For the past five centuries, indigenous and African American communities throughout the Americas have sought to maintain and recreate enduring identities under conditions of radical change and discontinuity. The essays in this groundbreaking volume document this cultural activity-this ethnogenesis-within and against the broader contexts of domination; the authors simultaneously encompass the entanglements of local communities in the webs of national and global power relations as well as people's unique abilities to gain control over their history and identity.By defining
Contents; Introduction: Ethnogenesis in the Americas, 1492-1992 - Jonathan D. Hill; Ethnogenesis and Ethnocide in the European Occupation of Native Surinam, 1499-1681 - Neil Lancelot Whitehead; Remnants, Renegades, and Runaways: Seminole Ethnogenesis Reconsidered - Richard A. Sattler; Ethnogenesis in the South Plains: Jumano to Kiowa? - Nancy P. Hickerson; Changing Patterns of Ethnicity in the Northeastern Plains, 1780-1870 - Patricia C. Albers; Ethnogenesis in the Guianas and Jamaica: Two Maroon Cases - Kenneth Bilby Ethnogenesis in the Northwest Amazon: An Emerging Regional Picture - Jonathan D. HillFighting in a Different Way: Indigenous Resistance through the Alleluia Religion of Guyana - Susan K. Staats; Cimarrones, Theater, and the State - David M. Guss; The Ecuadorian Levantamiento Indígena of 1990 and the Epitomizing Symbol of 1992: Reflections on Nationalism, Ethnic-Bloc Formation, and Racialist Ideologies - Norman E. Whitten Jr.; Notes on Contributors; Bibliography; Index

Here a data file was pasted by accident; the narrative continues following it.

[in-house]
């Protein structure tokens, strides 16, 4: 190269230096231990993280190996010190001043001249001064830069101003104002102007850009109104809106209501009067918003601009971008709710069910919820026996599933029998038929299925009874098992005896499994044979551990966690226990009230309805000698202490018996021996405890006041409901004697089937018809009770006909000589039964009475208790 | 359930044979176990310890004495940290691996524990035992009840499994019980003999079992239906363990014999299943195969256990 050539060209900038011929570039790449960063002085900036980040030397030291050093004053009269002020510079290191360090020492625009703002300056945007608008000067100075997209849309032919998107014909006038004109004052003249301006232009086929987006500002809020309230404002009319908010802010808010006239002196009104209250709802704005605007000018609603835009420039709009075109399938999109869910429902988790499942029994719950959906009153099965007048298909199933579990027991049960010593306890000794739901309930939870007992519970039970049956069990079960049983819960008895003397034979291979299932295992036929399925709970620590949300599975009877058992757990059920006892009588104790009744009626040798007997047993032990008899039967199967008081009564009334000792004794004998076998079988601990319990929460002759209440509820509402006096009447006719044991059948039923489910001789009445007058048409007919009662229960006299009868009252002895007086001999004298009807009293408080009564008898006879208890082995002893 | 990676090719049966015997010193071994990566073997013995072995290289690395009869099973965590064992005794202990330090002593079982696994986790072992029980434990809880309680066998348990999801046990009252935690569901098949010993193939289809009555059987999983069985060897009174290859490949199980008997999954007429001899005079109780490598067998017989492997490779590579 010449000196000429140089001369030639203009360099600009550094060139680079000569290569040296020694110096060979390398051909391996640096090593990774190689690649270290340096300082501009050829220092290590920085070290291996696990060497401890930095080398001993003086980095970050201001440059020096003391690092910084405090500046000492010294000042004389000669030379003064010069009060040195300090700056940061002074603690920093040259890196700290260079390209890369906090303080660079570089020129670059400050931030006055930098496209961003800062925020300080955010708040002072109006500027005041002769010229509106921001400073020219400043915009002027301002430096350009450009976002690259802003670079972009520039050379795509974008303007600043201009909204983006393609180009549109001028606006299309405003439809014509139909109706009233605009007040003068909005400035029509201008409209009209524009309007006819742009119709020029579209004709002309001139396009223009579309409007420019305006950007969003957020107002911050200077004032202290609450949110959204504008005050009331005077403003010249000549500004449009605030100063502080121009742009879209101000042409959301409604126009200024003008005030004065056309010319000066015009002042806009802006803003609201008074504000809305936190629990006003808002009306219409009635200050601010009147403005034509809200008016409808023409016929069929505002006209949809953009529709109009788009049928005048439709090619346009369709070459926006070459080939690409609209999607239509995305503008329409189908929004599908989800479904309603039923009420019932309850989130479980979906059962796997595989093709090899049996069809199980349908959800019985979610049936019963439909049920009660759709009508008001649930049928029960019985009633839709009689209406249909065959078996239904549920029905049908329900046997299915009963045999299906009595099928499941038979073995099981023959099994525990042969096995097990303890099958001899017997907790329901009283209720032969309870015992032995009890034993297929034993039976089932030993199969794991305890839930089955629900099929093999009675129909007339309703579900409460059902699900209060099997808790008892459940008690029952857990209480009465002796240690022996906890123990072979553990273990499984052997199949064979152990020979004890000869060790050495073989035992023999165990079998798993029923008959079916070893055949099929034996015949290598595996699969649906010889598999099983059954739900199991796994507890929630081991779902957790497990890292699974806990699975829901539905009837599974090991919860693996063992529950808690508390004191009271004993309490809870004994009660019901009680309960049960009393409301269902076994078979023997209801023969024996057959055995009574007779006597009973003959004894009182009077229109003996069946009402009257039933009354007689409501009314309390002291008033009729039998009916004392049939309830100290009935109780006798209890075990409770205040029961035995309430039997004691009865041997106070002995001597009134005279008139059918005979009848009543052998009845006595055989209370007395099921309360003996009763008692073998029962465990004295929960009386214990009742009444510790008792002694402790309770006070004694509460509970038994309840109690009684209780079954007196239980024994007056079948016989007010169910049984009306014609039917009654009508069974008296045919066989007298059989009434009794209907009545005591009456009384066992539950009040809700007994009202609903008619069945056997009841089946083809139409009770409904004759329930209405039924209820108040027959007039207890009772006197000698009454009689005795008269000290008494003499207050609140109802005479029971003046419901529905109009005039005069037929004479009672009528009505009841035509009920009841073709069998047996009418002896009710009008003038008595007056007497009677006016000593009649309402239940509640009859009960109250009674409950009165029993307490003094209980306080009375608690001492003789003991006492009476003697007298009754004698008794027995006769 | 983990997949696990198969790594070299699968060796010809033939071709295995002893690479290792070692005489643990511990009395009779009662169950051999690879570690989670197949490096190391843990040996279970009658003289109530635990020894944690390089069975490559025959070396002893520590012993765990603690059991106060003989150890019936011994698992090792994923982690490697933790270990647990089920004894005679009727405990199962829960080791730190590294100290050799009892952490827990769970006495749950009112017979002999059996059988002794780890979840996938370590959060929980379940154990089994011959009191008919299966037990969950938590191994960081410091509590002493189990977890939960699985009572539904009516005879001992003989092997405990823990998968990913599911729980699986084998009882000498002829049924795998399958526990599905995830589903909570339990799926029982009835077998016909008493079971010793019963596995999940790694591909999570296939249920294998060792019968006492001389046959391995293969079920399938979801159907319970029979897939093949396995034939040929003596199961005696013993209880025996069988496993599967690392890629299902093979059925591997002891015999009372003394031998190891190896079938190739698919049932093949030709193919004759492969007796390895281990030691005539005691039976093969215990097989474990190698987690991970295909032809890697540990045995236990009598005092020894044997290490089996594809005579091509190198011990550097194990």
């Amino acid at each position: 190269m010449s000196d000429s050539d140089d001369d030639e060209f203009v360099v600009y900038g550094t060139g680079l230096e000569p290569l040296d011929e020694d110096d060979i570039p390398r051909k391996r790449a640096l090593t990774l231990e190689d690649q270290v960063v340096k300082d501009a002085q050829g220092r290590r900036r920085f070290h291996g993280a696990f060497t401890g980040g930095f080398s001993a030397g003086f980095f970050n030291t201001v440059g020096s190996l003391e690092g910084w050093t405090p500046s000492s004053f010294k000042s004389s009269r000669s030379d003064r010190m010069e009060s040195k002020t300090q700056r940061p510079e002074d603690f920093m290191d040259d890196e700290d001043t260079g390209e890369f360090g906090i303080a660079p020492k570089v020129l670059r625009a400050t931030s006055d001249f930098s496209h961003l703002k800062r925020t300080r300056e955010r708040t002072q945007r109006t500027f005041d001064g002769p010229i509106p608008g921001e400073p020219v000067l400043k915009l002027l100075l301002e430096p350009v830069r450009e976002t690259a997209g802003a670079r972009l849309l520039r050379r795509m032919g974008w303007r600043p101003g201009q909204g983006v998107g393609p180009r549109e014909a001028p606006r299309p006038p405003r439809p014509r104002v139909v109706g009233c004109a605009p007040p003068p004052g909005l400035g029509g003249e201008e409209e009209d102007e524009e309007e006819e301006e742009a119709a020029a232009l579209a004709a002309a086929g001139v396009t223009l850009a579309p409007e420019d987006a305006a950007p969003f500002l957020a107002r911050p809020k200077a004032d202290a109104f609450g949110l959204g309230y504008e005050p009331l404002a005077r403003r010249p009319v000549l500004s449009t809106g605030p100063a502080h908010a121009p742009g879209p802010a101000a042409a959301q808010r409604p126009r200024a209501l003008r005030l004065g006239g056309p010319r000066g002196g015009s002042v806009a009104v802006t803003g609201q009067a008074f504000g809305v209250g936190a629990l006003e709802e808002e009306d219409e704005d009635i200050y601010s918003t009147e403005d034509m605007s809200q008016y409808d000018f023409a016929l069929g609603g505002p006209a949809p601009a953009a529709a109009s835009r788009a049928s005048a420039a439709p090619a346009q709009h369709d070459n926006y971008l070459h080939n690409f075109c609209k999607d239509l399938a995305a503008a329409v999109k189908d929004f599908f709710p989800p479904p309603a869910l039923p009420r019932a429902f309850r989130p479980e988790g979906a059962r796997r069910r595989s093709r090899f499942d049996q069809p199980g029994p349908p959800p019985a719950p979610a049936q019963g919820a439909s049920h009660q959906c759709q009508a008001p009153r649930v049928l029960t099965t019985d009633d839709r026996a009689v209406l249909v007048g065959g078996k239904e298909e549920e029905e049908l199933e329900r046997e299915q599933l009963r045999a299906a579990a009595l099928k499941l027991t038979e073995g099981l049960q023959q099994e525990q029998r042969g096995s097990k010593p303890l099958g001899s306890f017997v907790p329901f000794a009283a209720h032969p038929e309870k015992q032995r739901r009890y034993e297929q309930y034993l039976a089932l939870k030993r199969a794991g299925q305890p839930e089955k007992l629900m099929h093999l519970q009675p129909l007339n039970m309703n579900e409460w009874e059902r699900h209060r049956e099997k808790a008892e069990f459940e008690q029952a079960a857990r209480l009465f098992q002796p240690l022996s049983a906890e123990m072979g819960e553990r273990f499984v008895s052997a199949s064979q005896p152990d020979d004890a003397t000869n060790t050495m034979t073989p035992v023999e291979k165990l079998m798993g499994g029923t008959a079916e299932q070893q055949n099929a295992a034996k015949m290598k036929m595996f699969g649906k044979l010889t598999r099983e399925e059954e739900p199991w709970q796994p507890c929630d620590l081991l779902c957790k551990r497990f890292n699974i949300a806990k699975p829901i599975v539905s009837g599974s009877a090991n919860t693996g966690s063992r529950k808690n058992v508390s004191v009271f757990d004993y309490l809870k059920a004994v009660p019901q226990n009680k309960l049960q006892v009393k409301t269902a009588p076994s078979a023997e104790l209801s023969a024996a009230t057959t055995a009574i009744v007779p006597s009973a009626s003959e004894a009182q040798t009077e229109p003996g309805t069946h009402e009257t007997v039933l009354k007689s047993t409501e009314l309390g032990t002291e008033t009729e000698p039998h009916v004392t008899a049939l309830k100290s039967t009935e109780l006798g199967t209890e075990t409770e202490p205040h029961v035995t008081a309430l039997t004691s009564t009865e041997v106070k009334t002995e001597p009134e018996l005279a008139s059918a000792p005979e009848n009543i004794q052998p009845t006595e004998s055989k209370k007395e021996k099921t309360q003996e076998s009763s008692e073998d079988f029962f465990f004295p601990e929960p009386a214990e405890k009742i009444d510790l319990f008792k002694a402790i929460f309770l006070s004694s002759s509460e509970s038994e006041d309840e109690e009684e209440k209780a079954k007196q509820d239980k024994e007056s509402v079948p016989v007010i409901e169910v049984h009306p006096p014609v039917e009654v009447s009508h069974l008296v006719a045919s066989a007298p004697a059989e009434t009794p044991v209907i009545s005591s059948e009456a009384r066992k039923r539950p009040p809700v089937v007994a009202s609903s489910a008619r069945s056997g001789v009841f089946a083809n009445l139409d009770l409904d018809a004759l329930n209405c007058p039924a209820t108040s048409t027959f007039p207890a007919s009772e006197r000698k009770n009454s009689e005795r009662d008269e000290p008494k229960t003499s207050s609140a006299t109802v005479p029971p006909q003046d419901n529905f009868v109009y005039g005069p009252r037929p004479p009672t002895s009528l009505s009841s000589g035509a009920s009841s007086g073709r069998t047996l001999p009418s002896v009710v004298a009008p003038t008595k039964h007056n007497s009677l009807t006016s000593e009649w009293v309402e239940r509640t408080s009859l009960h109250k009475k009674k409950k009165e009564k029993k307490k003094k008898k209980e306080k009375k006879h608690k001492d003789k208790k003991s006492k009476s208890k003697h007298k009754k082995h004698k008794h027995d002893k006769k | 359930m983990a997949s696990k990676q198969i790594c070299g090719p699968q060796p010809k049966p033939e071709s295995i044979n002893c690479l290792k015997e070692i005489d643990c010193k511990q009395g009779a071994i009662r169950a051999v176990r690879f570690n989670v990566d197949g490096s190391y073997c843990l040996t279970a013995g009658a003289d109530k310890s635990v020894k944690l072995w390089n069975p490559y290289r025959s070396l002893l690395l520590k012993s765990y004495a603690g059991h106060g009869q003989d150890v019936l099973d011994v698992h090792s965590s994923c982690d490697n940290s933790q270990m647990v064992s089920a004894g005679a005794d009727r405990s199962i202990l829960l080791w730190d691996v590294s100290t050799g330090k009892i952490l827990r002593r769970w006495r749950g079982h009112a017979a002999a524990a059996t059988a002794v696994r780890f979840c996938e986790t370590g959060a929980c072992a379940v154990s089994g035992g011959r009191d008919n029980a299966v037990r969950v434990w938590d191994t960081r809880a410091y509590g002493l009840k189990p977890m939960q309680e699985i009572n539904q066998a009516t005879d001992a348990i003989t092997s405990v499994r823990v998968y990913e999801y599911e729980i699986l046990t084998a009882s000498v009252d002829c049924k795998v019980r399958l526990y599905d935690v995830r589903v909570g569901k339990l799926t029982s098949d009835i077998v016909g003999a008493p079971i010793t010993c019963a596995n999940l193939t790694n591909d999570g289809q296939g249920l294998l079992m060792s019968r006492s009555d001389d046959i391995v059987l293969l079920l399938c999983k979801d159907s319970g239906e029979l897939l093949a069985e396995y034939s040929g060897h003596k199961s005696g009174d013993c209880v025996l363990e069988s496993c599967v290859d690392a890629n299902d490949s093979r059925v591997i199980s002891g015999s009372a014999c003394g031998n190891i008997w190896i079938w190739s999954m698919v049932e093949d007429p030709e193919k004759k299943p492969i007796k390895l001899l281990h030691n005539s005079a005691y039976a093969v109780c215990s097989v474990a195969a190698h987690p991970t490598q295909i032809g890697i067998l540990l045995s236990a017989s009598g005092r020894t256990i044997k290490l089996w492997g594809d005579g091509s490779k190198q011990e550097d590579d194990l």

Description based upon print version of record. Includes bibliographical references (p. -265) and index.